DBRA Act First Step Towards Financial Independence
In December 2021, President Biden signed the Debt Bondage Repair Act (“DRBA”) into law. The DBRA prohibits a consumer reporting agency from penalizing survivors for any harm to their credit for the period that they experienced trafficking victimization. The Consumer Financial Protection Bureau (CFPB) issued specific requirements and steps for consumer reporting agencies in April.
Traffickers commonly use economic means to exploit and control their victims. Traffickers often target victims with economic vulnerabilities; they then exploit these vulnerabilities through force, fraud, or coercion. For example, traffickers may use their victims’ social security numbers to take out loans or open credit cards and never pay back the accrued debt. A victim’s credit is significantly impacted, making it difficult for them to exit 'the life', pay for basic needs, or even get a job.
Advocates recognized the economic hurdles survivors face and have been working to pass legislation for years. The DBRA is the first step toward economic empowerment and justice for survivors. It enables qualified survivors to repair damage to their credit resulting from their victimization.
Survivors must prove their victimization using official documentation to qualify for the DBRA’s protections. Official documentation includes either a determination by a Federal or State government entity, authorized non-profit service provider, or a court that the consumer is a victim of trafficking. This may be difficult to obtain. Similar requirements in state-level vacatur laws have created significant barriers to survivors seeking relief.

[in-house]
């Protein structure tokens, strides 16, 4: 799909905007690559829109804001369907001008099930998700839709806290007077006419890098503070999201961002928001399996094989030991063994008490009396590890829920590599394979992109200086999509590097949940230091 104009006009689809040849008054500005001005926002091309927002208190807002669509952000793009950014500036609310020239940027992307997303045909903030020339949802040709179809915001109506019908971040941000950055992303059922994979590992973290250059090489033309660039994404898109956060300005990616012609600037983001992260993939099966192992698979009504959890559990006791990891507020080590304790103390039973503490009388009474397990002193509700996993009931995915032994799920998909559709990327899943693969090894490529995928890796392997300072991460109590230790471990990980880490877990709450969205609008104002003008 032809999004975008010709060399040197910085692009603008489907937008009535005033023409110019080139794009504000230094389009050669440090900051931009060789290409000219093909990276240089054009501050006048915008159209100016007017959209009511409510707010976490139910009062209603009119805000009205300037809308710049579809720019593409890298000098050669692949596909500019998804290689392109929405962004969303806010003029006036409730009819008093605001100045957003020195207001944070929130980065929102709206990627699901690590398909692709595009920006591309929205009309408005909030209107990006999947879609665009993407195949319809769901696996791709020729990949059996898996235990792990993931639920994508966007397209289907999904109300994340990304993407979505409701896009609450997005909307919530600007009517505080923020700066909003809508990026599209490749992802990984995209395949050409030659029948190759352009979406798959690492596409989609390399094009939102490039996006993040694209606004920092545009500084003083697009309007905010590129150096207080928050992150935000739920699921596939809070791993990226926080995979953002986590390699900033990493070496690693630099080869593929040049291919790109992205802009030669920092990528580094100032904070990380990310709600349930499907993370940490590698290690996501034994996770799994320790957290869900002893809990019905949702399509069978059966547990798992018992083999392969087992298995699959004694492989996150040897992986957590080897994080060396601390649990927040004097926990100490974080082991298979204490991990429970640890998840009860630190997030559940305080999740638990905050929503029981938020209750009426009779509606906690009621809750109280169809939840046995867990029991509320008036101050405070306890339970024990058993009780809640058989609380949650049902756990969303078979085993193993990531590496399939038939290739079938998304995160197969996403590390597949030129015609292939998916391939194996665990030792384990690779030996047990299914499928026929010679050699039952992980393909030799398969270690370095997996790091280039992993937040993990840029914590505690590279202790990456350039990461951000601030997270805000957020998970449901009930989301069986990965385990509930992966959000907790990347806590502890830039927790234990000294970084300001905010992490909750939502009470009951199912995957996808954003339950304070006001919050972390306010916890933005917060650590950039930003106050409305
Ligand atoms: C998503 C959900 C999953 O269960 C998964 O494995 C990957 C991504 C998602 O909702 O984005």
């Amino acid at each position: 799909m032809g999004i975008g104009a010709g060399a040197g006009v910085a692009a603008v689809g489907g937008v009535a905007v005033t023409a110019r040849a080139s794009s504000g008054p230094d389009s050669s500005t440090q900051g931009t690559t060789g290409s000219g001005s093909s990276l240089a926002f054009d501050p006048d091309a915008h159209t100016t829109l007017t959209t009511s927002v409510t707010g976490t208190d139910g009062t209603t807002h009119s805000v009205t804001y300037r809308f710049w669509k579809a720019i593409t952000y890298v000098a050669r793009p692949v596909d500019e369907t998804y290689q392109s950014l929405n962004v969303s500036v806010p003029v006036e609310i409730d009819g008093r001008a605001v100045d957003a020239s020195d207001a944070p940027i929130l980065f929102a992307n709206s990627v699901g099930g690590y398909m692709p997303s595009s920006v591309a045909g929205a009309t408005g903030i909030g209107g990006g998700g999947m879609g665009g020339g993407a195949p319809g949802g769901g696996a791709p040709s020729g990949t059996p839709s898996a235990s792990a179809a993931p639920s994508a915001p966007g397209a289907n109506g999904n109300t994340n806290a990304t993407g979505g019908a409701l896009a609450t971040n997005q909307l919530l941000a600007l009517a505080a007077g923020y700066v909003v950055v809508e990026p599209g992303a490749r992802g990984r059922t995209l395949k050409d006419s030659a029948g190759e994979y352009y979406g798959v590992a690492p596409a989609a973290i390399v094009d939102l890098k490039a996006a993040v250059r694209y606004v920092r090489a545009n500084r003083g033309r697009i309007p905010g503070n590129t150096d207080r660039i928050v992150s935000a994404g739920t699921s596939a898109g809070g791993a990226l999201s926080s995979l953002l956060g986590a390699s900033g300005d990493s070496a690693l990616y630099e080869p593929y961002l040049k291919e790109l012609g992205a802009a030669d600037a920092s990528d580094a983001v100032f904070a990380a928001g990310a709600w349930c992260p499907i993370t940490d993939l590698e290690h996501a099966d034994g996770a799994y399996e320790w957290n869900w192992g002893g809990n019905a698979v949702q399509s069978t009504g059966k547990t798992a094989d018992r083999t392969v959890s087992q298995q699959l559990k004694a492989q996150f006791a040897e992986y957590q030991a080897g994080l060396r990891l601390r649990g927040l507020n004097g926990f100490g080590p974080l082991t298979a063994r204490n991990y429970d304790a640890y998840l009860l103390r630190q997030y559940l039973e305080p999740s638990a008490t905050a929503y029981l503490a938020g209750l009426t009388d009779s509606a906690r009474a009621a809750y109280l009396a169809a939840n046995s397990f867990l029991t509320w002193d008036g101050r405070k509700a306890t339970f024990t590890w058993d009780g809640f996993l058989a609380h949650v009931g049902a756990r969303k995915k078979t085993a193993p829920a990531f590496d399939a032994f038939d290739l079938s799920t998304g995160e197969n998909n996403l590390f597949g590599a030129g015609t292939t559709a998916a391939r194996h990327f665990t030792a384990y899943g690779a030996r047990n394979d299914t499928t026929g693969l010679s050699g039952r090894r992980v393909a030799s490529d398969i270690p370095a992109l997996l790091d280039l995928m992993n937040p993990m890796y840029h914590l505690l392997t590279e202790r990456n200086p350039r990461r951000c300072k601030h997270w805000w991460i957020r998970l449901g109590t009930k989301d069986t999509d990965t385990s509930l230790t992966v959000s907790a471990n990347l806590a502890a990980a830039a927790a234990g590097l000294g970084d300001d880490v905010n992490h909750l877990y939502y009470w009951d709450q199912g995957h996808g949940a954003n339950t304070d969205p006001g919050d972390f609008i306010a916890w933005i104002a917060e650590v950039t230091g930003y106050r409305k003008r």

Qualification is not the only barrier survivors may face seeking relief. They may not be able to provide the required financial information, may struggle with financial literacy, or may not have access to resources to assist. Moreover, producing a report from the government or a court that states that they are a victim of trafficking can prove expensive, traumatizing, and difficult to navigate. Survivors often lack the resources to hire an attorney to help them, or they may fear they will face additional consequences for coming forward as a survivor.
While there is still work needed to address financial exploitation, the DBRA is a big stride towards helping survivors gain financial independence and move forward with their lives.
Shea M. Rhodes, Esquire
Dawn's Place Board Member
Director and Co-Founder of Villanova Law Institute to Address Commercial and Sexual Exploitation